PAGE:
Despite what you read below, I assure you, the objection was preserved (don’t believe me? check out the end).
Powell was charged with breaking into his girlfriend’s home. The trial court allowed evidence that he had ingested meth to show his mental state under 404(b). The court of appeals reversed. Unfortunately, Powell’s counsel didn’t object to the testimony, and later only objected to questions of witness credibility.
Defense counsel objected to the victims testimony of drugs:
I don’t want the word drug used anywhere in this trial. It’s not a trial about drugs and I’d prefer — my problem is you say methamphetamines and drugs, he’s going to jail. I don’t want that to happen. I — it’s not a trial about drugs. I want to keep that out in particular.
However, defense counsel acquiesced regarding a witnesses testimony of drug use:
And this Greg guy, I guess, can bring out that testimony. If in fact he was doing drugs with the Defendant the night before, he can bring . . . that stuff out, I imagine. But the things that Greg said was he was — he told me he was going to get his son.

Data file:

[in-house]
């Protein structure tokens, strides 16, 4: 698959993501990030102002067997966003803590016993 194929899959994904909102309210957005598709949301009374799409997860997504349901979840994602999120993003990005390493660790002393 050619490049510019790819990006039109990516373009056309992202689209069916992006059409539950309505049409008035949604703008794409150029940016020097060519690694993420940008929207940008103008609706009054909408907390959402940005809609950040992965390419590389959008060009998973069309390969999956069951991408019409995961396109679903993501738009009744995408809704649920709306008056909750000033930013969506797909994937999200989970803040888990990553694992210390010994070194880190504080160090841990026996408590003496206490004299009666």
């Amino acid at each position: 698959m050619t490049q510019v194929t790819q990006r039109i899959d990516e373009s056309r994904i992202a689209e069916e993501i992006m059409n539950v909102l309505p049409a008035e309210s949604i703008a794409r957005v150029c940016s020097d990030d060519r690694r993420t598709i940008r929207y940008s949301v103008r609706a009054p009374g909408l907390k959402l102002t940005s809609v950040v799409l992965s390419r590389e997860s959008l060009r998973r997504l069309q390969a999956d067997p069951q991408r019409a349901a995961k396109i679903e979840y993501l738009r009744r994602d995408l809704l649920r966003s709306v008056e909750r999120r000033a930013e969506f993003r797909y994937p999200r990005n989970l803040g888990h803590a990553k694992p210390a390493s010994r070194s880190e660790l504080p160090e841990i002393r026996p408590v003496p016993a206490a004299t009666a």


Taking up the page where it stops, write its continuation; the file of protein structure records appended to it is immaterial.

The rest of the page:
The guilty verdict was affirmed (and the court of appeals reversed). The concurrence (of 3) felt it was error to admit it under 404(b), but that error was harmless:
Rather, at the beginning of the colloquy over the admission of ER 404(b) evidence Powell’s counsel plainly objected to the admission of any drug evidence based on its potential for prejudice.
The dissent (of 2) skirted around any discussion of harmless error, instead focusing on the preservation of the objection and on a lack of expert testimony that, though amphetamine was ingested, it had any affect on state of mind.
And if you’re keeping track…this means the objection was found to have been preserved (5 votes preserved to 4 votes not preserved).